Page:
Skin Cancer in Beverly Hills
Surgical Intervention to Keep You Safe
A surprise to many people, the
skin is actually the largest organ of your body and plays a crucial role in
the health and proper functioning of the body. The skin’s primary
role is to act as the first line of defense for the body – protecting
it from damaging chemicals, harmful bacteria, biological contaminants,
dehydration, physical trauma, overheating, and ultraviolet radiation.
Although the skin is vital to the body’s health, it is also a vulnerable
organ and can sustain significant damage from unprotected exposure to
the harmful effects of the sun.
Skin cancer is the most common form of cancer in the United States, with
over one million cases of skin cancer diagnosed each year. According to
the American Cancer Society (ACS), one in five people will develop skin
cancer at some time in their life. These statistics highlight the importance
of skin cancer awareness and taking preventative measures to protect yourself
from damaging UV rays. However, prevention is not always enough –
if you have been noted to have a skin cancer, surgical intervention may
be necessary to remove the lesion. When undergoing treatment for skin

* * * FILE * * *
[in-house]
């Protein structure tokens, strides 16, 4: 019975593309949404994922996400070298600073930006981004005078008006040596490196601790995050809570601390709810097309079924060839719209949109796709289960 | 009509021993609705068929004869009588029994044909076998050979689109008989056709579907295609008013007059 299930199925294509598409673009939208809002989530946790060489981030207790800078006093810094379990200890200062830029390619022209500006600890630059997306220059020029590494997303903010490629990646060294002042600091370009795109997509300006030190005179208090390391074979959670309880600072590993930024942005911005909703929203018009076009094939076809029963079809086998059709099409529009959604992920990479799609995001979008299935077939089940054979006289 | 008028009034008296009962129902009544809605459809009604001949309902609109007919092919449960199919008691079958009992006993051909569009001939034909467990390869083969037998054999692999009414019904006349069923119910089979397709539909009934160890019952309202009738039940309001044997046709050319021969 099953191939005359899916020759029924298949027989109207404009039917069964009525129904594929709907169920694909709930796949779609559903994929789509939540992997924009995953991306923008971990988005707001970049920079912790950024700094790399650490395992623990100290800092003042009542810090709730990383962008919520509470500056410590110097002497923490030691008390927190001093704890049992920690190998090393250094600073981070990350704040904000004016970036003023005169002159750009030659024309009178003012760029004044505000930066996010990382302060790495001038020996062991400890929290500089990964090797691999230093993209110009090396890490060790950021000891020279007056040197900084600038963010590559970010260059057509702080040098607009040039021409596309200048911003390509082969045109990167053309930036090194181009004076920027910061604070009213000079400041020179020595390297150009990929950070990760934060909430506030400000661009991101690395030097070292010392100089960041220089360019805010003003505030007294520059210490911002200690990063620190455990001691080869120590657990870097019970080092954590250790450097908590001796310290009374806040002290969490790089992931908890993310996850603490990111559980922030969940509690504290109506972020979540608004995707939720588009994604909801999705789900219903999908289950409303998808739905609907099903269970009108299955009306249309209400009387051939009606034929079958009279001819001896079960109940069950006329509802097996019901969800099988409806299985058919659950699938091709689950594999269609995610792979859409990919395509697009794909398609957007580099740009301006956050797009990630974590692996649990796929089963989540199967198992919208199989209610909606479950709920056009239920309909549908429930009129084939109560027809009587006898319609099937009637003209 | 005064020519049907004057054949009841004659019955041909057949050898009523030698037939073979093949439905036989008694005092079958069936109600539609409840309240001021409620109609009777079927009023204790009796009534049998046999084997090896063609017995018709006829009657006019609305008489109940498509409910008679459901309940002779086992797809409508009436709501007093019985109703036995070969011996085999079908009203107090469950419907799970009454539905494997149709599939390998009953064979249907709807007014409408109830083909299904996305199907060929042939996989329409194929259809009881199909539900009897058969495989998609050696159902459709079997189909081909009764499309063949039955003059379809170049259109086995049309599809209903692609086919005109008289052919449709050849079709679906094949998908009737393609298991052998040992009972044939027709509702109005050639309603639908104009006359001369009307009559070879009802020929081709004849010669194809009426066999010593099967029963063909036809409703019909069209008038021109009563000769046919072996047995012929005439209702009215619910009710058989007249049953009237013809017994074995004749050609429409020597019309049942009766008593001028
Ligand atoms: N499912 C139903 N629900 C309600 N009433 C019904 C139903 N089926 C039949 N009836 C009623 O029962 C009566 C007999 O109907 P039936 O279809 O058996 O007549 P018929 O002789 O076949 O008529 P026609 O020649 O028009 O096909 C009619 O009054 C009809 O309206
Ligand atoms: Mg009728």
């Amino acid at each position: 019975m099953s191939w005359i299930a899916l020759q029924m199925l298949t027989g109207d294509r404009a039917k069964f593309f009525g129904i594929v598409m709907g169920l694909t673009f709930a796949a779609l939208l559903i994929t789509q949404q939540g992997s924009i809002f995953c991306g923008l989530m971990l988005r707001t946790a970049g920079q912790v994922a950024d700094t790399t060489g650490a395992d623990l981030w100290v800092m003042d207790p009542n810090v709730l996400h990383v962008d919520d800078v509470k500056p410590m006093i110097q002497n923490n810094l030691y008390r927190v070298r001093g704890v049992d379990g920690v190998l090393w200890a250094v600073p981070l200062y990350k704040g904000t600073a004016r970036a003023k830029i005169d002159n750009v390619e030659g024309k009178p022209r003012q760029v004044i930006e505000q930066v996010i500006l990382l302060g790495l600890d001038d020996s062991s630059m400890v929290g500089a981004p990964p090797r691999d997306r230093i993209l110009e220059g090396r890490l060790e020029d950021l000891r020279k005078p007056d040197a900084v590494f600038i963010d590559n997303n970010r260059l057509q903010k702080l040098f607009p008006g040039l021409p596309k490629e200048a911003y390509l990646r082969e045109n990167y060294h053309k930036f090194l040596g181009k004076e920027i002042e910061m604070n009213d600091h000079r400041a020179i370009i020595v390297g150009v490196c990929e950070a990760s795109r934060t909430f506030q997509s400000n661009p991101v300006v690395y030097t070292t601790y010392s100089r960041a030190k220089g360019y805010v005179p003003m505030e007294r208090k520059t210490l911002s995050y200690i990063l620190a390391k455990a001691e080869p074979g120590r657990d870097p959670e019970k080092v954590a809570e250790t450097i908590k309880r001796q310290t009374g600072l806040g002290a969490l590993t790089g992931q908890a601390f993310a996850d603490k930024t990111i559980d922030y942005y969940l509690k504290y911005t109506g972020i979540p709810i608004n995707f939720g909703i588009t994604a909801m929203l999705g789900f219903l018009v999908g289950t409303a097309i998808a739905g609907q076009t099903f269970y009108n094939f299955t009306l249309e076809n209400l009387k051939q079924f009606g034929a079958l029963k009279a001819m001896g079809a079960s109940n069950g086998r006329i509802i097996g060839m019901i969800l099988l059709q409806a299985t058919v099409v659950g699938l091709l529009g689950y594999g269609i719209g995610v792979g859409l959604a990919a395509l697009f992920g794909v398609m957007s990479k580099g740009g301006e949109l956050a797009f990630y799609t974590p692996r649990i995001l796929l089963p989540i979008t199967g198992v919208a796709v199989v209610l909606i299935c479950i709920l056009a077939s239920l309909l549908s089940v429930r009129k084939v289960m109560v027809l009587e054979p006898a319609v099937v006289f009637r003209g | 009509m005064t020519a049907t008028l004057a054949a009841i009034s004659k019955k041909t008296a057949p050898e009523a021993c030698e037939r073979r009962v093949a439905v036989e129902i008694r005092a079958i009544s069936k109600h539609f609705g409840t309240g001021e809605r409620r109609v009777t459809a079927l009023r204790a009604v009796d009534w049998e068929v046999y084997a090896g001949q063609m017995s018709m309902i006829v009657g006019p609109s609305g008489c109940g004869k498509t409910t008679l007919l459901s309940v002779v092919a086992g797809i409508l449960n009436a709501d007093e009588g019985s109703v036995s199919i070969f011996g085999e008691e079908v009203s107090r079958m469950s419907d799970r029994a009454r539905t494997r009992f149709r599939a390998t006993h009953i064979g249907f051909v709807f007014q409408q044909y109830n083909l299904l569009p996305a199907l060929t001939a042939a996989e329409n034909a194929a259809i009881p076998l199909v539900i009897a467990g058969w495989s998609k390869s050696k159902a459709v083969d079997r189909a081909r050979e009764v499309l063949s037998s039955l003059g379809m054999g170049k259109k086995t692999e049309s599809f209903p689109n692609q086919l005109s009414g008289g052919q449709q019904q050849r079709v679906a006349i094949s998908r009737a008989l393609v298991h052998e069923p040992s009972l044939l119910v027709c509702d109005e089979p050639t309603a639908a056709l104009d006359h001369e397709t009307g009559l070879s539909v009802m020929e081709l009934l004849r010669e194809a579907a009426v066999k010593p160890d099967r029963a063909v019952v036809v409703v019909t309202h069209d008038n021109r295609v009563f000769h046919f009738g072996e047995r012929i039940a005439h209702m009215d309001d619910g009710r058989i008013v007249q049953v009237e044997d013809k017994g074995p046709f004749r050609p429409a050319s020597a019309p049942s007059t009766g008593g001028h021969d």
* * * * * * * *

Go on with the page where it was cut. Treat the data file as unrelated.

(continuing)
cancer, it is reassuring to be in a safe, comforting environment, and
to have complete faith in the skills and abilities of your plastic surgeon.
Dr. Joubin Gabbay M.D. and the entire team of compassionate and professional
individuals at Gabbay Plastic Surgery in Beverly Hills will guide you
and be by your side throughout your skin cancer treatment—from your
first initial consultation to your post-recovery healing. Dr. Gabbay has
years of extensive training and experience performing various skin cancer
procedures and implements the most cutting-edge surgical techniques and
advanced technology in order to preserve both your health and your appearance.
Options for Surgery
There are a wide variety of methods and treatments for skin cancer, depending
upon the particular type and degree of skin cancer the patient is suffering
from. During your initial consultation, Dr. Gabbay will conduct a thorough
medical evaluation and will create a customized treatment plan for you,
taking into consideration factors such as the degree to which your skin
cancer has grown, whether your skin cancer has metastasized, and your
overall physical and emotional health.
One of the main benefits of having a highly skilled plastic surgeon perform
your skin cancer surgery is that Dr. Gabbay understands the importance
of both physical and emotional healing. To this end, Dr. Gabbay will take
every possible measure not only to restore you to complete physical health
but also to ensure that your post-surgical scarring is as minimal as possible.
Dr. Gabbay focuses on the complete eradication of your skin cancer, while simultaneously providing the best
possible cosmetic outcome, and to creating a compassionate, caring environment
for your treatment. If you are concerned that you may have skin cancer,
or if you have been previously diagnosed with the condition, please call
Gabbay Plastic Surgery today and let us schedule your initial, complimentary
consultation with Dr. Gabbay.
Anatomy of the Skin
Human skin is made up of three primary layers: the epidermis, the dermis,